The United States had not many ex amples of the all-day trade school until re cent years, for her problems of national development had taken her full time. The beginnings were usually under private control — illustrations being the New York Trade School for Boys and the Manhattan Trade School for Girls. The subjects of instruction at the for mer are the various building trades such as carpentry, bricklaying, sheet metal and cornice work, electrical work, house and fresco paint ing, plumbing, steam and hot water fitting, sign painting, plastering, blacksmithing and pnnting. It was founded in 1881 by the late Col. Richard T. Auchmuty, who originated the system of instruction. •It includes the theoretical as well as the practical branches of the trade. The courses are made as short as possible—usually about four months for the day classes, which provide trades for younger men. The night courses aim to give additional skill to those already in the trade. The students come from all over the United States, and several thousand have received the certificate and twice as many more have been enrolled. It is claimed that this school has greatly helped the building trades and also has raised the standard of in telligence and efficiency in the working class. The Baron de Hirsch Trade School, also in New York city, offers similar trade training.
The Williamson Free School of Mechanical Trades, near Philadelphia, is a different type of trade school. The course is three years in length and the school term extends throughout the year. The pupils are regularly indentured as apprentices and live at the school. Scholas tic examinations are required for admission, and there is no charge for board, clothing or instruction. The trades taught are carpenter ing, bricklaying, including range, furnace and boiler setting, and the machine trade in all of its usual details, patternmaking, steam and electrical engineering and steam fitting. Each student talces but one of the trades named, and his instruction in mechanical and freehand drawing is in the direction of his particular trade. The academic work continues through
out the three years, and special attention is given to ethical training that the pupils may be good citizens as well as good mechanics. It can accommodate but one-fifth of those desiring ad mission. There are three notable trade schools in San Francisco. The Wilmerding School of Industrial Arts trains for the building trades, the Lux School ctffers girls home-making and wage-earning courses and the Lick School of Mechanic Arts gives the metal trades. All three schools are under the same principal though financially independent. There is no charge for tuition, use of tools, instruments or materials. The courses cover four years and the aim is to send intelligent citizens as well as well-instructed workmen into the trade. Grad uate courses are also given. The schools are built on adjacent lots and the students can use the shops of either institution. They are free, and the latter school is open to both sexes. A competitive examination is held for entrance at the School of Mechanical Arts. A preliminary course of more than two years in general education and manual trainirw is followed by the selection of some trade and apprenticeship in it. The school- aims to solve a general problem of teaching various trades as an integral part of education, rather than to mect some special need of the community.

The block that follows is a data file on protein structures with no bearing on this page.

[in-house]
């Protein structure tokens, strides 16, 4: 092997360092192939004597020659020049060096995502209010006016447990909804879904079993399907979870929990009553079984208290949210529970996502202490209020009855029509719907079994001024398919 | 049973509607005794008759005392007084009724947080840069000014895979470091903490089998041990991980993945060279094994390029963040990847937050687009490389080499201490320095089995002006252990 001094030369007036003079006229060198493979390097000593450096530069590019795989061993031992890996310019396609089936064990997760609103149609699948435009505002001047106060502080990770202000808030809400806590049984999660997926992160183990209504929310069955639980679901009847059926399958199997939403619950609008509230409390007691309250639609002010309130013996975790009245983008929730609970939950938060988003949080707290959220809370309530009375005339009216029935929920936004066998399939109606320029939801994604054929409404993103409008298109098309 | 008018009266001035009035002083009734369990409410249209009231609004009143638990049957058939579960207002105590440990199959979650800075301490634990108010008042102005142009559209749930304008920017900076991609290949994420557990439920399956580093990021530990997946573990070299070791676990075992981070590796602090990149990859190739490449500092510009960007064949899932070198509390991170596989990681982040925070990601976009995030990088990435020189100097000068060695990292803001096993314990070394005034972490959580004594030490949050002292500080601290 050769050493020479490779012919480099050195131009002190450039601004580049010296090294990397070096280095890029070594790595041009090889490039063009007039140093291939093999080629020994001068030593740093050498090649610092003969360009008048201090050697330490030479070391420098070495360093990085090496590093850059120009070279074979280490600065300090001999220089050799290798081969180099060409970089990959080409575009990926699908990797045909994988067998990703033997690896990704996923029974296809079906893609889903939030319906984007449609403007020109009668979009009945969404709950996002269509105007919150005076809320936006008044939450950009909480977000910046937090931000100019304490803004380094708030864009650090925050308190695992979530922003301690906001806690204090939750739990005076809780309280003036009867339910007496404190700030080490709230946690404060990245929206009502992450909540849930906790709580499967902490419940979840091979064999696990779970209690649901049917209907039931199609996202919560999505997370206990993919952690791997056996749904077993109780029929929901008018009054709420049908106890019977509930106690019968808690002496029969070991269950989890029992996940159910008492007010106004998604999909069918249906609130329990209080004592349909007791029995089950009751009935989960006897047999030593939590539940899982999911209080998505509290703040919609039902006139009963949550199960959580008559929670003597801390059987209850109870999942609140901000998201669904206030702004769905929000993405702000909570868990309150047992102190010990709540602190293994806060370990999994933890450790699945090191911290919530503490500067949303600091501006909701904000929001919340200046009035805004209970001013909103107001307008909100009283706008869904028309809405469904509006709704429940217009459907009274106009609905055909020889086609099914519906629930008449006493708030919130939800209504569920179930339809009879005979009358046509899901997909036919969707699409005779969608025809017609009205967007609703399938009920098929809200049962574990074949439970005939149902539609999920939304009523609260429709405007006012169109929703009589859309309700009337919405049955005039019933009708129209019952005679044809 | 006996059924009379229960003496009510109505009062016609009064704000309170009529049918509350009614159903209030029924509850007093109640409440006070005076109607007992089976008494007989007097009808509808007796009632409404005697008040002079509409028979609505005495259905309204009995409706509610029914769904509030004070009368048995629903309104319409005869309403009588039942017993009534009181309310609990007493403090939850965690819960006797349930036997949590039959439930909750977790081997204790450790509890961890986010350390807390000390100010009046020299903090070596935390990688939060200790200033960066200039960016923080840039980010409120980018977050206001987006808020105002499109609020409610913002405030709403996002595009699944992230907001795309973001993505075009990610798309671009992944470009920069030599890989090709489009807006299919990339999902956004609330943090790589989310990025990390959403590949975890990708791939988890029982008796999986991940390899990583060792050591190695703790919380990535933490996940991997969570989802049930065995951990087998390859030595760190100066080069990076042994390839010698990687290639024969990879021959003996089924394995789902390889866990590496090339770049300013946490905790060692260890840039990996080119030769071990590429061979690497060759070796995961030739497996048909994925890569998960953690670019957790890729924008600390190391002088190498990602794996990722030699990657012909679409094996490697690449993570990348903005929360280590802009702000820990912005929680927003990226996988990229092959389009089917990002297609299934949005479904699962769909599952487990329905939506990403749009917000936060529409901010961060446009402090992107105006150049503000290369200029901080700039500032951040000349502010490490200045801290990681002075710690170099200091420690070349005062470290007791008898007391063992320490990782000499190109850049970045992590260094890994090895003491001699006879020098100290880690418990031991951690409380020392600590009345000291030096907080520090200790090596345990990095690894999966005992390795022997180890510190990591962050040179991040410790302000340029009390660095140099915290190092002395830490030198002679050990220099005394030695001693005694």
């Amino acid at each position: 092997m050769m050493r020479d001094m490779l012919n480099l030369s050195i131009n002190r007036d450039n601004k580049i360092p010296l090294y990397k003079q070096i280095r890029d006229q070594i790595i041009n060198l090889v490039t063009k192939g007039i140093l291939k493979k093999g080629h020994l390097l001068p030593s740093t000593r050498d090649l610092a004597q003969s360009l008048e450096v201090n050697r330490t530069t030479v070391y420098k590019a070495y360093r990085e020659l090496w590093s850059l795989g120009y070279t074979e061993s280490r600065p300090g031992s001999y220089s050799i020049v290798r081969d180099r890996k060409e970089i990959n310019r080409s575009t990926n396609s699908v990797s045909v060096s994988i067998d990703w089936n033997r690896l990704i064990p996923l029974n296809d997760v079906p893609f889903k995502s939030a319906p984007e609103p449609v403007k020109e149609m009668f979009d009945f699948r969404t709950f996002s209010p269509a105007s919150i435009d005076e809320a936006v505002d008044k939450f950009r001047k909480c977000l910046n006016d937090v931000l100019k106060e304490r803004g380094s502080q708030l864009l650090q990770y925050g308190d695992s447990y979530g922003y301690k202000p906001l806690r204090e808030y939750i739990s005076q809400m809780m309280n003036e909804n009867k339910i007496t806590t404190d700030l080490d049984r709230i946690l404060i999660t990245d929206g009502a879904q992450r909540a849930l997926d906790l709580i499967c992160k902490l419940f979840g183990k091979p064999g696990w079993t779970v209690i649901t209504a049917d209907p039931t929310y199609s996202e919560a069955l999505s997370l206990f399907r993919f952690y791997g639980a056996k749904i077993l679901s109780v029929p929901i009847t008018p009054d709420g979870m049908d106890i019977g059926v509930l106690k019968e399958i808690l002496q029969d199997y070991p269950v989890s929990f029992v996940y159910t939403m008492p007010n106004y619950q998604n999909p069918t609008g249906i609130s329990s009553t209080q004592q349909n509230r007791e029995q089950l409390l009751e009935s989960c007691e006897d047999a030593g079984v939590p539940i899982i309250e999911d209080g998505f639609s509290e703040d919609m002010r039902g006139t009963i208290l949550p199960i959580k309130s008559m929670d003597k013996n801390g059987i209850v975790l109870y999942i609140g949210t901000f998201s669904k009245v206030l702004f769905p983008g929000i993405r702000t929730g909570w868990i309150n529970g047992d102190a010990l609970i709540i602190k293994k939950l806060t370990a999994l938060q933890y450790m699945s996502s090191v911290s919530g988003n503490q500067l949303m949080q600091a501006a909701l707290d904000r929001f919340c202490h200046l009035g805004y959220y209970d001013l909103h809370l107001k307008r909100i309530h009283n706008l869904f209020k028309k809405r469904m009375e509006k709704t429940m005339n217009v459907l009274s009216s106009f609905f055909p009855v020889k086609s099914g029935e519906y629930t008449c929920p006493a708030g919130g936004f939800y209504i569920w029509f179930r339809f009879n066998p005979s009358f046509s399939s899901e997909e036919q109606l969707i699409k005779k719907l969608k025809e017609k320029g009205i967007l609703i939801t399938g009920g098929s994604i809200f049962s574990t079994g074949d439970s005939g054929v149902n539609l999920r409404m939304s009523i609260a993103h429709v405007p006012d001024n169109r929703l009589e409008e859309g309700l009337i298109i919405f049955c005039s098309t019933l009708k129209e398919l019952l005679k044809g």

The Wentworth Institute in Boston trains for various skilled mechanical trades in both day and night classes. Like other schools of its type it was of great service in training men for war occupations during 1917 and 1918.
The Carnegie Technical Schools of Pitts burgh offer trade work on a large scale to both sexes as a part of a huge plan of technical in struction. The School for Apprentices and Journeymen gives classes for those already at work. The instruction is both theoretical and practical, with the object of turning out skilled mechanics. The Margaret Morrison School for Women offers training in home-malring and also in wage-earning pursuits.